Salter points to Bob Marley's "Redemption Song," as a key to understanding that point.
"The line, 'emancipate yourself from mental slavery,' - if someone can convince you that you are inferior, then they have really oppressed you," Salter said. "So you can emancipate yourself from that and recognize the divine within you, your real value."
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2. So what do Rastafaris believe?
Rastas believe in God and use the term Jah, shorthand for Jehovah, a name for God that is common in the Jewish scriptures. Many Rastas see Halie Selassie I - the longest serving emperor of Ethiopia, who died in the 1970s - as a Christ-like figure.
Experts point to a wide diversity in the faith but say there are six key groups of Rastas, called mansions, that would be similar to denominations in other faiths.
Rastas hate "isms" and "ians" because of the value they place on all individuals. As a result, Rastas prefer the term Rastafari as opposed to Rastafarian or Rastafarianism to describe the movement.
Noel Leo Erskine, a professor of theology and ethics at Emory University in Atlanta, says it's nearly impossible to gauge how many people call themselves Rastas because there are no formal churches or membership structures and no hierarchy.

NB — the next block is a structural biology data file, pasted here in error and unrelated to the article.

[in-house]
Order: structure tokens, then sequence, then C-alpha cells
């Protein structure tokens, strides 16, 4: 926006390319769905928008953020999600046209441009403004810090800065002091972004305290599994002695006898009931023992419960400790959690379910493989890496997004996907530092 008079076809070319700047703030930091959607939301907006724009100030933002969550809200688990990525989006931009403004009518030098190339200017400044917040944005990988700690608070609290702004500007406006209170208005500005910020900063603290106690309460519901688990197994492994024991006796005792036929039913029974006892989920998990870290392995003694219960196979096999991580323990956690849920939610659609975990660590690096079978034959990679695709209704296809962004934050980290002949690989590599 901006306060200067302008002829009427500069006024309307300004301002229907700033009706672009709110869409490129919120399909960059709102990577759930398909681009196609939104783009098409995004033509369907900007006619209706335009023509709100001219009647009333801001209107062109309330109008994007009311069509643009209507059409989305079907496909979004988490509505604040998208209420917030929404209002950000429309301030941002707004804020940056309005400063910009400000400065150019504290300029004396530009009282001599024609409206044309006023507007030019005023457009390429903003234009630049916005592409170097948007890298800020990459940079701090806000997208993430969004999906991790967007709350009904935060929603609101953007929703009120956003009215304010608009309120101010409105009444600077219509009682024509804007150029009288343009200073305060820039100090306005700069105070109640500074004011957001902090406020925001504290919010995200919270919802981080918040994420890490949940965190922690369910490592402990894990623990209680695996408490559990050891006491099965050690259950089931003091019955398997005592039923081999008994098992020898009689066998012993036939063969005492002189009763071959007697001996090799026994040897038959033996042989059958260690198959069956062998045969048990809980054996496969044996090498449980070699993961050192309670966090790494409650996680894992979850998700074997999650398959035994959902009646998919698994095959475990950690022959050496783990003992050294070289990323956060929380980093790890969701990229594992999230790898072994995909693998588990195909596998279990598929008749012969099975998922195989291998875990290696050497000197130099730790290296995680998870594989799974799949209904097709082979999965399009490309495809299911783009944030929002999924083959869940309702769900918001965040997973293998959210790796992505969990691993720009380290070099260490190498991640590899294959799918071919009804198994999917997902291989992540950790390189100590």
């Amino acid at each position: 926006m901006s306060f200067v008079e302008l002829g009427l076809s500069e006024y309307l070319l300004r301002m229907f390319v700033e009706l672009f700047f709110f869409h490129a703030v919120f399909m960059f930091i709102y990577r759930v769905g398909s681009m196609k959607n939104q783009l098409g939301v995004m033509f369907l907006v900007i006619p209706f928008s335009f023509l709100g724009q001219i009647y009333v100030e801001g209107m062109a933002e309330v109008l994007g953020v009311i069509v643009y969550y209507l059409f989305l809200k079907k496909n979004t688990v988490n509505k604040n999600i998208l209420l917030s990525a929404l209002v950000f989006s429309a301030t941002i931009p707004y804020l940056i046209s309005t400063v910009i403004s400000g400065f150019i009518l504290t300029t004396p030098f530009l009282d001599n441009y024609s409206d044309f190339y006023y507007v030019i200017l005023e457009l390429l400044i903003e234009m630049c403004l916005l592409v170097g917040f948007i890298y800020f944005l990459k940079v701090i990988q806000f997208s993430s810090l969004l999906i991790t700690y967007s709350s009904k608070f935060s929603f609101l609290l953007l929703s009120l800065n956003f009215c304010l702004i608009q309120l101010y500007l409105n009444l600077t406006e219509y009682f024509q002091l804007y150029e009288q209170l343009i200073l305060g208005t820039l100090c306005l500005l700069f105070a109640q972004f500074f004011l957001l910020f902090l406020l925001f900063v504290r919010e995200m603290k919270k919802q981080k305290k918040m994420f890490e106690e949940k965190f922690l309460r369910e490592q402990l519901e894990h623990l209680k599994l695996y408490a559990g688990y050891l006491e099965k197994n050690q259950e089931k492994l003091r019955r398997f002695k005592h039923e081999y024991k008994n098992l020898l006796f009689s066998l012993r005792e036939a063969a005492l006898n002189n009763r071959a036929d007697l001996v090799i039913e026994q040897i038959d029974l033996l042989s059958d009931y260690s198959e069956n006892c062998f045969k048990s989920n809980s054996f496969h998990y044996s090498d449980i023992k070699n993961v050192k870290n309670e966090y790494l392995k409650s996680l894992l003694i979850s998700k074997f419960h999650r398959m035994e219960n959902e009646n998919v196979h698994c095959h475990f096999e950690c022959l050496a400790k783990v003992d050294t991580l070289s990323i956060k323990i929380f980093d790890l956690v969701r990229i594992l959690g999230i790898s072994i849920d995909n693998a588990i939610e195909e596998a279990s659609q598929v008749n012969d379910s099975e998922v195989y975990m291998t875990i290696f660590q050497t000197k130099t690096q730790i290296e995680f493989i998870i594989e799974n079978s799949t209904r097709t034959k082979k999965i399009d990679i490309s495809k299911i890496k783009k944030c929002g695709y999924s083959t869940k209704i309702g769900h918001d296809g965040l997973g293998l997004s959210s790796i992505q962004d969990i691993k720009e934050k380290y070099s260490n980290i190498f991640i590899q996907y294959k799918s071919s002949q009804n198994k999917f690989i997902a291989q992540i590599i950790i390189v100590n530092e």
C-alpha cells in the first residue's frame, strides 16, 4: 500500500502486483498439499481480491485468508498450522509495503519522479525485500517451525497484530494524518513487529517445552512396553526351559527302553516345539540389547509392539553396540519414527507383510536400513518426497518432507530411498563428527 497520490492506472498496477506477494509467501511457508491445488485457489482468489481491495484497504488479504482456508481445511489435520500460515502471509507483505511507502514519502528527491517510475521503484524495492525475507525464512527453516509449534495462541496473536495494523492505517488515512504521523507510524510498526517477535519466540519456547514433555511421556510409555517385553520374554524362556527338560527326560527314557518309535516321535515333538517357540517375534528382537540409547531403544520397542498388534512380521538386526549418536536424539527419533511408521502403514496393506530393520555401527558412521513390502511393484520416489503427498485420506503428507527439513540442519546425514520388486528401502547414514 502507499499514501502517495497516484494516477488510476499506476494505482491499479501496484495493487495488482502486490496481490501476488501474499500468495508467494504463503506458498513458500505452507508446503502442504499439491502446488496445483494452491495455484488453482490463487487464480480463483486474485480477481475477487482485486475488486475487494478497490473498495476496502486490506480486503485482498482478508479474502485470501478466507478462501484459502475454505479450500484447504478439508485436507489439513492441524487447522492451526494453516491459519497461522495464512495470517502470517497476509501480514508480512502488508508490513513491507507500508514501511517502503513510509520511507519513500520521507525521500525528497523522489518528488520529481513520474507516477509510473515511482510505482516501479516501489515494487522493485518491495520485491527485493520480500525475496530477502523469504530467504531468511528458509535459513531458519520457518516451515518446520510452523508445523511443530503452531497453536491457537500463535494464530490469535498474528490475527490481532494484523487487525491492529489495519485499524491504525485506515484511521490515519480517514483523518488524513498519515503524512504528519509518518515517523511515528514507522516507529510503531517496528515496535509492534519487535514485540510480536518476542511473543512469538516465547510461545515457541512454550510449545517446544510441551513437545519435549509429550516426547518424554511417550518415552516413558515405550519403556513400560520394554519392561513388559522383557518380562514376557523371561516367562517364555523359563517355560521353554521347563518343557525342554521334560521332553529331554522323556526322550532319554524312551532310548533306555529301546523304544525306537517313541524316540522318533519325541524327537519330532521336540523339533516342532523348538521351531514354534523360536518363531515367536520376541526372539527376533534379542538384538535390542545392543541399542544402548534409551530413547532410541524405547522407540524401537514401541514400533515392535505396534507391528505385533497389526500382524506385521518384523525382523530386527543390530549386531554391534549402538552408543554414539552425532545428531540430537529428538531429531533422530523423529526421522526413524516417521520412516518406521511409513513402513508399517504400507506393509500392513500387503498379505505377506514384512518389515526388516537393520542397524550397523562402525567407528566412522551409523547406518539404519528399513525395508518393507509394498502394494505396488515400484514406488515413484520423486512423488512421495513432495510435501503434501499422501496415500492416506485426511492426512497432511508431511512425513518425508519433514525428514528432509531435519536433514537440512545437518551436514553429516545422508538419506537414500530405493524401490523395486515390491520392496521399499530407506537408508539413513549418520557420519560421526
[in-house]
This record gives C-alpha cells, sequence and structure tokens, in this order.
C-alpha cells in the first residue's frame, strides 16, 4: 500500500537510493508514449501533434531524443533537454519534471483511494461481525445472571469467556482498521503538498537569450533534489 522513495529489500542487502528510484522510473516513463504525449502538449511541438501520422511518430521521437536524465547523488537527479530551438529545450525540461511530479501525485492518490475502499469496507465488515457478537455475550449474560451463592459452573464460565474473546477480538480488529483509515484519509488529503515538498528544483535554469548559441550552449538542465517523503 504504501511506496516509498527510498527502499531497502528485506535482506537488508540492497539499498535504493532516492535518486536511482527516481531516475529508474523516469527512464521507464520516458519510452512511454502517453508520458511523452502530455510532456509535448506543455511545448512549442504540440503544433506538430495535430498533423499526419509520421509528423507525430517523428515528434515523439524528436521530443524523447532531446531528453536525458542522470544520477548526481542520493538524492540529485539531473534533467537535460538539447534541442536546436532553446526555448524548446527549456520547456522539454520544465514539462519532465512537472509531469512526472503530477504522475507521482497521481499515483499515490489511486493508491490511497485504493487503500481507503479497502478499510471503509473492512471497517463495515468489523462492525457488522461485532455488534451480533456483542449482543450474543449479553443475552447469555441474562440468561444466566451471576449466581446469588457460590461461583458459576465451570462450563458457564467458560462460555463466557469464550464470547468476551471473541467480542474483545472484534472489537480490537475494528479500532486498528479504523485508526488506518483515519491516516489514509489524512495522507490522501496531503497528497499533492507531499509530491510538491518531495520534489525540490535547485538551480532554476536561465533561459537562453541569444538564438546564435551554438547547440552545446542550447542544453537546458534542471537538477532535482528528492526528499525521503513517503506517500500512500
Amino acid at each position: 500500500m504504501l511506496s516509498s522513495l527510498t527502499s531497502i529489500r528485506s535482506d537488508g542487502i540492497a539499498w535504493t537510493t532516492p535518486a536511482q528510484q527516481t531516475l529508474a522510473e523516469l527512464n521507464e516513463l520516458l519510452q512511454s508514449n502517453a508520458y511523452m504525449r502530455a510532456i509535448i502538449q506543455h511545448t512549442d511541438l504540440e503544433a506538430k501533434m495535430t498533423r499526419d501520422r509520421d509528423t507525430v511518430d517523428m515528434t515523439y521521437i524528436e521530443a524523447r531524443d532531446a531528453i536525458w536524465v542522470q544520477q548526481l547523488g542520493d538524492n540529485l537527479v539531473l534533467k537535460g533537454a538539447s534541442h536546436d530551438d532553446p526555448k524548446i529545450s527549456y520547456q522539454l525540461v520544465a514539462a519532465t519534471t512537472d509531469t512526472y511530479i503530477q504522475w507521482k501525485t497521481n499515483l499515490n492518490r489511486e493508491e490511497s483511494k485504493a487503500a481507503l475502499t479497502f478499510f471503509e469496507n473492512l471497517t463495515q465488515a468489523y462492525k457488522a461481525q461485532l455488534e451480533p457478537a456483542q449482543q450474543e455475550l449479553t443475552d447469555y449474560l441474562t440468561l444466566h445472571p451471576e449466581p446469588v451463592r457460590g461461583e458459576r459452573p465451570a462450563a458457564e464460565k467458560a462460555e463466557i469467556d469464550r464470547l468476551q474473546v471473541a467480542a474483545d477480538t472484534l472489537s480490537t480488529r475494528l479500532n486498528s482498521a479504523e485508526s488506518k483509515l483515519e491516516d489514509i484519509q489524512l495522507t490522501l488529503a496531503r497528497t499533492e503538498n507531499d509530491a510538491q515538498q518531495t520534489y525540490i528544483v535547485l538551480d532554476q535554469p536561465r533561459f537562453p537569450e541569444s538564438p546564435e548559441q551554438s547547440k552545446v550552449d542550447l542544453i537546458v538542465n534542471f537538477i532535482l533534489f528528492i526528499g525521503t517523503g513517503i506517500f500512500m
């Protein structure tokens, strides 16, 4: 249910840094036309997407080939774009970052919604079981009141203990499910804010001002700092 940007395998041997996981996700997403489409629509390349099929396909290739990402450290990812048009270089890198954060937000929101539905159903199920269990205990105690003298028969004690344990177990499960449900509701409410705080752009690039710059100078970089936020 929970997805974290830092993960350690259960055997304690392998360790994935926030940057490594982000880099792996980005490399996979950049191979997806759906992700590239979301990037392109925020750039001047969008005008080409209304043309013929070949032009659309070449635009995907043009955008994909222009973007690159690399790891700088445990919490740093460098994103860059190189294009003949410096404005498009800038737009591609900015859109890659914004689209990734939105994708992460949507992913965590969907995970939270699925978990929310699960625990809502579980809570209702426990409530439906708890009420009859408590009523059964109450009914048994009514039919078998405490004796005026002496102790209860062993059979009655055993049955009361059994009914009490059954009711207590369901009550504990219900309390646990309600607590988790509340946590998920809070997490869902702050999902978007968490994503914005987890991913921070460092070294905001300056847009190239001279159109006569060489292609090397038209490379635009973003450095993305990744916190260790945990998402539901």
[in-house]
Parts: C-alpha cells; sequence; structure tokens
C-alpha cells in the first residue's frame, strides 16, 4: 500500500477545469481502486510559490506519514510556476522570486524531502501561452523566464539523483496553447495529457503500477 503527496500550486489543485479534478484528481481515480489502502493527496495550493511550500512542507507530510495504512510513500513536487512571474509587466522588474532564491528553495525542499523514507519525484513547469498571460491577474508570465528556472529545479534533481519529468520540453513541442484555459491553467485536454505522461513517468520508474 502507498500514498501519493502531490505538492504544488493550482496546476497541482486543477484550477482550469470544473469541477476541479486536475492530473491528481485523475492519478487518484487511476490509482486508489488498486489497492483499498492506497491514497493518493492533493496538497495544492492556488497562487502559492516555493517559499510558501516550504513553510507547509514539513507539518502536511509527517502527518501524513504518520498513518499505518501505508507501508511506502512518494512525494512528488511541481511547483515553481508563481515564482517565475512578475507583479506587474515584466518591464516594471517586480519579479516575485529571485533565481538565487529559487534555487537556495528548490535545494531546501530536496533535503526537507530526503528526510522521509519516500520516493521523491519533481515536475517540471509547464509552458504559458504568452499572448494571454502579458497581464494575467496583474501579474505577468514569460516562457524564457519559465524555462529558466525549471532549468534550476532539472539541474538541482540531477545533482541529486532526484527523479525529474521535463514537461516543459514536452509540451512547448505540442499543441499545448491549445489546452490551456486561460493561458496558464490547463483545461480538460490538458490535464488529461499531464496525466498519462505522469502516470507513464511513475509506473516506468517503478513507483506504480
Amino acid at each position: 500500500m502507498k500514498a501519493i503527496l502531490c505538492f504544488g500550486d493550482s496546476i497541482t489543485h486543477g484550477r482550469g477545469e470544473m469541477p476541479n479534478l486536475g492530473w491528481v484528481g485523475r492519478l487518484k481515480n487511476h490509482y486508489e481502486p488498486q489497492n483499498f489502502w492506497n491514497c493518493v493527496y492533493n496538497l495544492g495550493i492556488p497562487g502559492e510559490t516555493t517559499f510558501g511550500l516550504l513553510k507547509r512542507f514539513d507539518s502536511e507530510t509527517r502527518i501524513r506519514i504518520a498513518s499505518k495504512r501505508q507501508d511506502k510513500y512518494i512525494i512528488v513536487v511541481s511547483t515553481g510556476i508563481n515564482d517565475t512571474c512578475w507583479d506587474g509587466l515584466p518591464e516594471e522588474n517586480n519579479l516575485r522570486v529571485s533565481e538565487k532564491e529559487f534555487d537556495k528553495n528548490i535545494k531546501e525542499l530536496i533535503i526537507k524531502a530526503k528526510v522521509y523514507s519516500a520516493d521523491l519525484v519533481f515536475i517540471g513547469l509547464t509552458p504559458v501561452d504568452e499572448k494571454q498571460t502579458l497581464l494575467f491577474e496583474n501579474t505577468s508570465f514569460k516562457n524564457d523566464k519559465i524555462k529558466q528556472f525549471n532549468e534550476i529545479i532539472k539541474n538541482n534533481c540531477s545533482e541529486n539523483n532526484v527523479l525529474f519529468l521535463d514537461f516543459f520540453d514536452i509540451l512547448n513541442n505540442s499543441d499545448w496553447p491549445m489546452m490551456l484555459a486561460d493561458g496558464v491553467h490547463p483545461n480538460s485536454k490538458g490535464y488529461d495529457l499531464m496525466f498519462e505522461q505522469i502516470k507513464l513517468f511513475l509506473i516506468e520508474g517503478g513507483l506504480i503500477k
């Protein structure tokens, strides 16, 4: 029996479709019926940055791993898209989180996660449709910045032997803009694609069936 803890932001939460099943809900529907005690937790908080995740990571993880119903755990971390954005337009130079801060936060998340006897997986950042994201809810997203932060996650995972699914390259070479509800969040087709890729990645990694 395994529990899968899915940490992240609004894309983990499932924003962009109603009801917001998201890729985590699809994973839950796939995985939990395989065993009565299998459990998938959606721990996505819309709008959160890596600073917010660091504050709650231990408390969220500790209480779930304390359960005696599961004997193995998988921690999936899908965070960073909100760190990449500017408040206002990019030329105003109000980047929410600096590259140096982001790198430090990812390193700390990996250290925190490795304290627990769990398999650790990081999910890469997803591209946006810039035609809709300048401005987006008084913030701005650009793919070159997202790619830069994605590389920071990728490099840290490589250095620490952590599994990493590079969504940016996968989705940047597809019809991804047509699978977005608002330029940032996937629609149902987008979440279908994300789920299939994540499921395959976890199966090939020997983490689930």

Erskine said that based on Jamaican migration and the prevalence of Rastas globally - he notes the presence of groups in Israel and Tokyo - his best guess is that there are around 1 million self-professing Rastas around the world.
3. How do Rastas practice their faith?
The most common outward expressions of Rastafari are Rastas' dreadlocks, penchant for smoking marijuana and vegetarian diets.
Rastas read the Bible and several other religious texts, though because the movement is so diverse there is no single canon.
Lifestyle choices are important for Rastas. Allowing one's hair to grow into long, matted dreadlocks serves as a reminder to practitioners that they have made a covenant to live naturally, Salter said.